SILICON PHOTONICS


At Columbia University, our Silicon Photonics research group focuses on the design, numerical simulation, fabrication, and performance analysis of integrated optics based on Silicon-On-Insulator (SOI) platform. Silicon photonics is an important research field for both academia and industry for the following reasons:
  • Strong light confinement in silicon core enables designs for nano-scale optical devices and ultra-compact optoelectronic systems.
  • Si photonics fabrication process is fully compatible with CMOS processing technology, allowing economical and mass production of monolithically integrated optoelectronic system-on-a-chip.
  • Silicon has low absorption in common wavelength range for optical communication, i.e. 1.3 mm to 1.6 mm. With metal interconnects reaching their performance limits, silicon waveguides can serve as an exceptional medium for guiding optical data streams among active components.
  • Silicon can be doped, bonded or alloyed with other materials to have novel properties. One can “engineer” these modified properties to create active optical components such as modulators, isolators, and lasers.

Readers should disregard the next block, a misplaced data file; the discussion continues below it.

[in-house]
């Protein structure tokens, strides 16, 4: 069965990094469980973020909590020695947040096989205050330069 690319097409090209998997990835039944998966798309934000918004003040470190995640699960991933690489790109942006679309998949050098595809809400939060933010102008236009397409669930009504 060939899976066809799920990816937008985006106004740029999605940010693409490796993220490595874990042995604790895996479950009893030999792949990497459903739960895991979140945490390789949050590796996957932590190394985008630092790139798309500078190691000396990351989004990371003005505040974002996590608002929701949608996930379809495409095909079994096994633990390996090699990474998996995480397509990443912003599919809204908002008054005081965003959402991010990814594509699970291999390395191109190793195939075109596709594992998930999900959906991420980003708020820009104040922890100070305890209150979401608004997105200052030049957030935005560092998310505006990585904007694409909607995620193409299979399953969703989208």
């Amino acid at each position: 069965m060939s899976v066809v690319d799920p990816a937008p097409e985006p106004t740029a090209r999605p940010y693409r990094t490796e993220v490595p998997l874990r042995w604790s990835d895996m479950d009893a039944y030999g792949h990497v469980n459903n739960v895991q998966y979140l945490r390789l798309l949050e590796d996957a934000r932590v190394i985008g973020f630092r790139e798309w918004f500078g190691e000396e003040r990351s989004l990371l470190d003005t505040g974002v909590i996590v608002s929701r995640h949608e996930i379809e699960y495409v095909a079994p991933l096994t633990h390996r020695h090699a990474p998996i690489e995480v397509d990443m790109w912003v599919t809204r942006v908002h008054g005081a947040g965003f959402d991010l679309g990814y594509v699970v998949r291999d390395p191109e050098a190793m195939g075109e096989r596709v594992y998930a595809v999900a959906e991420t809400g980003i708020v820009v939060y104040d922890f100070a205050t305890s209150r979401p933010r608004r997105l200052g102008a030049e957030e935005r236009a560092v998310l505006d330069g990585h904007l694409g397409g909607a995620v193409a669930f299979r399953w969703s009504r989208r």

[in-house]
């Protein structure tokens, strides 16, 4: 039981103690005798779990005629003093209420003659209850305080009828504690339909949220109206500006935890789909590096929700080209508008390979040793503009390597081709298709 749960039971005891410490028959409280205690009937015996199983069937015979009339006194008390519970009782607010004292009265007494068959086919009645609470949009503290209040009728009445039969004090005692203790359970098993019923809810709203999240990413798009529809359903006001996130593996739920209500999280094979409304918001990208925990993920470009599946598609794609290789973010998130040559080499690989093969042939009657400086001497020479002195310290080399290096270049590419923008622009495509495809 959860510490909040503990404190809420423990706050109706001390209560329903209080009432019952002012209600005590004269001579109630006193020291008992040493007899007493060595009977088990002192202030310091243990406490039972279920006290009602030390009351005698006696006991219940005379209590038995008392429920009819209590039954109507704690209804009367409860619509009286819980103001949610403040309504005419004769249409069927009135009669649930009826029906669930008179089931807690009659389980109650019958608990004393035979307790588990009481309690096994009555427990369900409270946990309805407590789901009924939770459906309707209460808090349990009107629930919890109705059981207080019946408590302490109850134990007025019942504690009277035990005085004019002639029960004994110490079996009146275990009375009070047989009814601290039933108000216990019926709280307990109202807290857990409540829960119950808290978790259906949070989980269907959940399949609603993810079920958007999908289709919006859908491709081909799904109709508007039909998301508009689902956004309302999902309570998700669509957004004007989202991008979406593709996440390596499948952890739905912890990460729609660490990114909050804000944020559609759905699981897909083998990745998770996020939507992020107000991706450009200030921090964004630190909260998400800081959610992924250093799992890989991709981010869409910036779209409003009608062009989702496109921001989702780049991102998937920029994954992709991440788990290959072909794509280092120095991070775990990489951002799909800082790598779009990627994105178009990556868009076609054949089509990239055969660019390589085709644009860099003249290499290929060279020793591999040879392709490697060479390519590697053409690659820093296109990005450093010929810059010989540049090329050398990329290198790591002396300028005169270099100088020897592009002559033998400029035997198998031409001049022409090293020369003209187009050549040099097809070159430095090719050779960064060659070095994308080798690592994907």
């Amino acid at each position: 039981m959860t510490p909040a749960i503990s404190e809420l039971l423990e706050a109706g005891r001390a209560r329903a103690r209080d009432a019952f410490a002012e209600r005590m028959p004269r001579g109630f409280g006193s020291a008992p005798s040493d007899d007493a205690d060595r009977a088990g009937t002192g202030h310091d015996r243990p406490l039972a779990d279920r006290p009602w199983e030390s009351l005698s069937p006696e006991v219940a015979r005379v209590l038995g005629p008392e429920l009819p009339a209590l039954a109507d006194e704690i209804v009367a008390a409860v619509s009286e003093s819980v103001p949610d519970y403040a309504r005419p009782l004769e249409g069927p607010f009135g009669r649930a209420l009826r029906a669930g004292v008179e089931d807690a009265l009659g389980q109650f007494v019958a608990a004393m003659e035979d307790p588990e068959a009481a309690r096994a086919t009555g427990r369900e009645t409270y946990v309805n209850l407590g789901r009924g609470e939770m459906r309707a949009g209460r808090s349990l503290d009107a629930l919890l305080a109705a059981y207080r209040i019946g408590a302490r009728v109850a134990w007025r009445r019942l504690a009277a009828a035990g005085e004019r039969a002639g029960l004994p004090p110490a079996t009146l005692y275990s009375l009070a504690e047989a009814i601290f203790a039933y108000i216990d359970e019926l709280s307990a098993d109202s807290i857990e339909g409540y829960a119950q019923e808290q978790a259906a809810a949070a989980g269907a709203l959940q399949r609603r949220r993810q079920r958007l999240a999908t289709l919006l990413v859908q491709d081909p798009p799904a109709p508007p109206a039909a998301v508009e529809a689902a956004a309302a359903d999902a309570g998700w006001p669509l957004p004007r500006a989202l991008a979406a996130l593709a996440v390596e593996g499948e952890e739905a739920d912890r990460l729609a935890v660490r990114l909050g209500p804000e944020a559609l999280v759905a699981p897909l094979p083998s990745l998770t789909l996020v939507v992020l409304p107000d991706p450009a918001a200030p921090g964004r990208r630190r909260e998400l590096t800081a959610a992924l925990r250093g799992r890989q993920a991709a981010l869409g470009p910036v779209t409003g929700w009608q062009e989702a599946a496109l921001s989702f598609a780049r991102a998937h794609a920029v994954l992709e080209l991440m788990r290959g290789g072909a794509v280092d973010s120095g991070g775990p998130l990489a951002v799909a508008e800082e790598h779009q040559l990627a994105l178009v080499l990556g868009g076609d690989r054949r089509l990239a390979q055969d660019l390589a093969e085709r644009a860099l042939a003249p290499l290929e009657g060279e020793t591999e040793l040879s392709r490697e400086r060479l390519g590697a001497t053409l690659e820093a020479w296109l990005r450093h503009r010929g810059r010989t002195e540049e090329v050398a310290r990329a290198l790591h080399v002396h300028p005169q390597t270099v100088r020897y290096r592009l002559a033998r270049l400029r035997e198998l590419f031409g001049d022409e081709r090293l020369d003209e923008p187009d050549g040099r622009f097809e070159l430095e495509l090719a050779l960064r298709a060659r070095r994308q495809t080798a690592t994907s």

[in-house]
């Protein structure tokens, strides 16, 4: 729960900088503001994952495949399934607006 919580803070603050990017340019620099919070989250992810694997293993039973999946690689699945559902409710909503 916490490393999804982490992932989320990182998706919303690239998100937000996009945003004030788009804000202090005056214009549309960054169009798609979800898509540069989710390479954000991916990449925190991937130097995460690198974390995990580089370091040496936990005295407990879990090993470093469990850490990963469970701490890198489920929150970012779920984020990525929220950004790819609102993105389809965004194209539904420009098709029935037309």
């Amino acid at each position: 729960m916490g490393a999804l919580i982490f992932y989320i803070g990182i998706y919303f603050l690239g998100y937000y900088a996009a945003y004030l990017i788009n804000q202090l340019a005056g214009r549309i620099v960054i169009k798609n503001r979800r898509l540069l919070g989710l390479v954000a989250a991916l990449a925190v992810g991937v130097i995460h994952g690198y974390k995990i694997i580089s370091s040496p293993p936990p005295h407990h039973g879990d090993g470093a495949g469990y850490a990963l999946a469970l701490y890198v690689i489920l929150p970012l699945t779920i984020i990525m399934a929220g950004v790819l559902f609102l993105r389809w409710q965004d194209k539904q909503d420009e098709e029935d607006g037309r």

The goal of our group is to demonstrate active and passive optical functionalities of silicon-based platform, such as the generation, control, guidance, and detection of light. We have been pursuing active research in deeply-scaled waveguide devices, with cross-sectional area less than 0.1 mm2. We collaborate closely with Dr. Vlasov and Dr. McNab at IBM T. J. Watson Research Center on nano-scale waveguide fabrication. The ultra-small area provides us several advantages:
  • Small cross-sectional area enhances the nonlinear response of the medium thereby permitting the use of low power, cw laser sources.
  • Deeply scaled devices have an inherently reduced photogenerated carrier lifetime, and thus free-carrier absorption effect is greatly reduced.
  • Reduced cross sectional area allows for the possibility of dispersion engineering.
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Photos of deeply-scaled waveguides fabricated at IBM T.J. Watson Research Center
A. Waveguides with varying lengths
B. Polymer taper spot-size converter
C. Polymer with inverted silicon taper tip

Publications